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Low-Income, Older Californians Would Be Hit Hardest By Obamacare Repeal Plan

House Speaker Paul Ryan of Wis., center, standing with Energy and Commerce Co...

Credit: Associated Press

Above: House Speaker Paul Ryan of Wis., center, standing with Energy and Commerce Committee Chairman Greg Walden, R-Ore., right, and House Majority Whip Kevin McCarthy, R-Calif., left, speaks during a news conference on the American Health Care Act on Capitol Hill in Washington, Tuesday, March 7, 2017.

Older and low-income Californians would feel the pain under the Republican plan to repeal Obamacare.

The GOP plan to replace the Affordable Care Act could cause major disruptions in California.

That's because it changes the way tax subsidies are calculated.

Under Obamacare, tax credits are based on income and the cost of premiums. But under the Republican plan, tax credits would be based on age.

That could make a big difference.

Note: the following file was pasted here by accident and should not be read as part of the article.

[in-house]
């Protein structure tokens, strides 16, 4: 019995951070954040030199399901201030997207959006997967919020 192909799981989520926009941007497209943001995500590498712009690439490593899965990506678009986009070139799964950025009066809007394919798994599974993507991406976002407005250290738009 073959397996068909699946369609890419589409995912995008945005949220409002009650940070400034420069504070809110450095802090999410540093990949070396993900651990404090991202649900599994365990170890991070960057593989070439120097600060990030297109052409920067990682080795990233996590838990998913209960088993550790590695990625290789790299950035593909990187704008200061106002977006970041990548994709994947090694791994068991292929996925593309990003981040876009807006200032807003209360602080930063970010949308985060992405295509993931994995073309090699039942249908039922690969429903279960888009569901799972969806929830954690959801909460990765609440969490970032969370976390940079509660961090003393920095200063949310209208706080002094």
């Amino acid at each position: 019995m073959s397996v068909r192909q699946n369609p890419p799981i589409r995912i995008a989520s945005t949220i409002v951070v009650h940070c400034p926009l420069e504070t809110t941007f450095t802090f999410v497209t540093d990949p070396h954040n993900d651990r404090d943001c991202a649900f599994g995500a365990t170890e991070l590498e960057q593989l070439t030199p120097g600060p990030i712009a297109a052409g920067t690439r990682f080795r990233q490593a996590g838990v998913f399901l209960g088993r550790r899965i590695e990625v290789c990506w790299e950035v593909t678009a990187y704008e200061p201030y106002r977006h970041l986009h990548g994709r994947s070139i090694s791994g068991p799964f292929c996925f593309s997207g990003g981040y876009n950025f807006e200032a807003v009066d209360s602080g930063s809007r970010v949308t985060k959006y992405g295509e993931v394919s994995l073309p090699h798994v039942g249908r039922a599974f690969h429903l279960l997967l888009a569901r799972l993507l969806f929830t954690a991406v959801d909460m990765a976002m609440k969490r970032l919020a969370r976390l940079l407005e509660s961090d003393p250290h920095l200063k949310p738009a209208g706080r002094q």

Under the Republican proposal, according to the Kaiser Family Foundation, a 60-year-old in San Diego who makes $40,000 a year would get a $4,000 tax credit to help them buy health insurance.

That’s 22 percent less financial help than they’d get under Obamacare. The gap is even more pronounced in higher-cost areas of California.

Carmen Balber, executive director of the Santa Monica-based nonprofit Consumer Watchdog, said a lot of people will feel the pain.

“What we can anticipate is prices going up for older, and lower-income Americans. And subsequently, more and more of them dropping coverage because they can’t afford it," she said.

In addition, the GOP plan would cut federal funds for the Medi-Cal program starting in 2020.

California has added 4 million people to the Medi-Cal program since Obamacare kicked in, Balber said.

“There’s very little the state could do, aside from raising new revenues, to keep the expansion where it’s at, or where it will be in 2020, if that change takes effect," she explained.

Republicans in the House said their plan will dramatically reduce the deficit and give consumers more choices.


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